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Summary

With its superior package-management capabilities, especially for automated installations and upgrades, you may want to use RPM on non-Linux platforms. As the experience of many developers has shown, you can indeed use RPM on non-Linux platforms.
The rpm.org site maintains a listing of operating systems where developers have ported RPM. If you are lucky, you can download RPM for your operating system and start working right away. If you are not lucky, you will need to port RPM to your target system.
If RPM has been ported to your architecture, download the package and follow the installation instructions. If RPM has not been ported to your architecture, download the RPM sources and all prerequisite libraries. You may need to port each library to your architecture before you can even begin to port RPM.
The RPM sources use a configured build process that also requires some prerequisite tools. You need to get or port these to your architecture as well. Whew.
Once everything is in place, you can start the port of RPM. In many cases, you just need to figure out how to get RPM to compile and everything will fall into place. In other cases, you will need to work on each RPM subsystem to get it to build and run.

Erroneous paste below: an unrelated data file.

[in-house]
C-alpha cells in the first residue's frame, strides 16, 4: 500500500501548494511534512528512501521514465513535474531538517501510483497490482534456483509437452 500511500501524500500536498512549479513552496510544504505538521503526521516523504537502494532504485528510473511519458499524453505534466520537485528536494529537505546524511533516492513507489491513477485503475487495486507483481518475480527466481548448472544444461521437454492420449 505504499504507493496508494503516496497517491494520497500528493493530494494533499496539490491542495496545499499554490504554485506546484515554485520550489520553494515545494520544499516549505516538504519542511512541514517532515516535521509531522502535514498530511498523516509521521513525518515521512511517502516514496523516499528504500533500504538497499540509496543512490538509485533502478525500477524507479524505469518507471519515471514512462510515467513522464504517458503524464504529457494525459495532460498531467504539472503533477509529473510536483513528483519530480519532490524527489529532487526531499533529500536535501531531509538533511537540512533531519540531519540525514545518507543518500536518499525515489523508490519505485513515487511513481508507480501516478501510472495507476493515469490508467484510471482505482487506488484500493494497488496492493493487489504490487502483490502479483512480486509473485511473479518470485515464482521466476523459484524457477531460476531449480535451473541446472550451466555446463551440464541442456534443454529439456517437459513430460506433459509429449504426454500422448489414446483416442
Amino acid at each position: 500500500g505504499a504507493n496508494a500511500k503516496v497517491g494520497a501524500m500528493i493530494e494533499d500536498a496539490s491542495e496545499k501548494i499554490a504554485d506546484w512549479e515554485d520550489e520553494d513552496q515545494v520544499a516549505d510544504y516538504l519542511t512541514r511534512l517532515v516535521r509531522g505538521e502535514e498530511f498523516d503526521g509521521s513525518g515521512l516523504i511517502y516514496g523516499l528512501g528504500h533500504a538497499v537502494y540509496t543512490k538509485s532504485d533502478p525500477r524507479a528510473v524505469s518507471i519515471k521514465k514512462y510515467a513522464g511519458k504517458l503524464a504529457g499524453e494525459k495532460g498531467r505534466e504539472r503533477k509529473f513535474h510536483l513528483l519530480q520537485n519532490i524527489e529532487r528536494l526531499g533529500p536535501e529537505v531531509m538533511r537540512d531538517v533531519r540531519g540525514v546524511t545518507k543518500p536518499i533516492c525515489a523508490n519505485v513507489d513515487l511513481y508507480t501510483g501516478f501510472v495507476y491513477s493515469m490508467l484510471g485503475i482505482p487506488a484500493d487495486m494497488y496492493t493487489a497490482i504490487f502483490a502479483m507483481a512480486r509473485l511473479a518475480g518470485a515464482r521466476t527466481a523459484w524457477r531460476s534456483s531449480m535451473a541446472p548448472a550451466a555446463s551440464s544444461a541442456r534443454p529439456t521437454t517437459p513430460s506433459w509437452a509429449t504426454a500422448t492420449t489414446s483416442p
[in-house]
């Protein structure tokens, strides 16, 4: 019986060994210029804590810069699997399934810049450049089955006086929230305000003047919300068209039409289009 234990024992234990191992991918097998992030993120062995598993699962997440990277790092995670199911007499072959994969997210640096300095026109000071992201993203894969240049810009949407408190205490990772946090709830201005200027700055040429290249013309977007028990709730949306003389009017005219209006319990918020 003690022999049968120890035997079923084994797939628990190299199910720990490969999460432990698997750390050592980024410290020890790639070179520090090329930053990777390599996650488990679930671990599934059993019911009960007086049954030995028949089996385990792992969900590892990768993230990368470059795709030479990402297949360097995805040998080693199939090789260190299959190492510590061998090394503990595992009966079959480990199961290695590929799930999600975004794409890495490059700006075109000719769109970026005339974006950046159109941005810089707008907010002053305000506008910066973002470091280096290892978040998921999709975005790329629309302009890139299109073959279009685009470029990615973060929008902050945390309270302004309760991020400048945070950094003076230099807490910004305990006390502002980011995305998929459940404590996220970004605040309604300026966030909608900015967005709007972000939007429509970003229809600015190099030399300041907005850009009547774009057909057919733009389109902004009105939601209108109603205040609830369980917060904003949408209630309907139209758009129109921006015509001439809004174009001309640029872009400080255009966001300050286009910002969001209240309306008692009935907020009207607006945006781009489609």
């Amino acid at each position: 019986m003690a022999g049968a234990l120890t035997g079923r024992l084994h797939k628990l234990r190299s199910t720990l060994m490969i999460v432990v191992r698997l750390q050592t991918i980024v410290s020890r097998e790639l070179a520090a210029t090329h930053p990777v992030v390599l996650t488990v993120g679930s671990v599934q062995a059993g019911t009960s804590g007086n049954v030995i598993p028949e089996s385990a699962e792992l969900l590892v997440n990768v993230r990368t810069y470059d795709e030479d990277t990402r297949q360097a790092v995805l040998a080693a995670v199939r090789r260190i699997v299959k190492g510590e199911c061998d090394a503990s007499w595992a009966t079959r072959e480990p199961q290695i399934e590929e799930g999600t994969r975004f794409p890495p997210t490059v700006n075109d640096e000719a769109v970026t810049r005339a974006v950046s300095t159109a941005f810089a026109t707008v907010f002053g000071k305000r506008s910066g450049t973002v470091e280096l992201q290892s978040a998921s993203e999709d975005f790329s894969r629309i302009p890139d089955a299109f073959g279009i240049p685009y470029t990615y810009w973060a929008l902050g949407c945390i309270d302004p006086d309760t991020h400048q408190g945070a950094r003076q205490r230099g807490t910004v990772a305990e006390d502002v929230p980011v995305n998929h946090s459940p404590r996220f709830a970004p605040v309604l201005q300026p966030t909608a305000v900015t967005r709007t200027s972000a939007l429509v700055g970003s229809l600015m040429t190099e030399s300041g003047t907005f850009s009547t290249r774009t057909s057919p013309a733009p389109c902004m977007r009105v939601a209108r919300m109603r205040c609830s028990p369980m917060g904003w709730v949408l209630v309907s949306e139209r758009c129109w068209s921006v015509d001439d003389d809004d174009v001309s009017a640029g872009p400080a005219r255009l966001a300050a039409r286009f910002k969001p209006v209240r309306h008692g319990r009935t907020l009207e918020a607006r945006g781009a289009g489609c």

After you have RPM for your system, you need to initialize the RPM database with the rpm --initdb command. You can then start to populate your RPM database. Because a large number of libraries have already been installed on your system, you may need to create a virtual package that claims to provide these files. Installing such a virtual package will allow you to install other RPMs that may be dependent on system libraries.
Much of porting RPM to another platform depends on the RPM environment and how you need to customize that environment. The next chapter shows how to customize your RPM environment, on Linux or on other operating systems.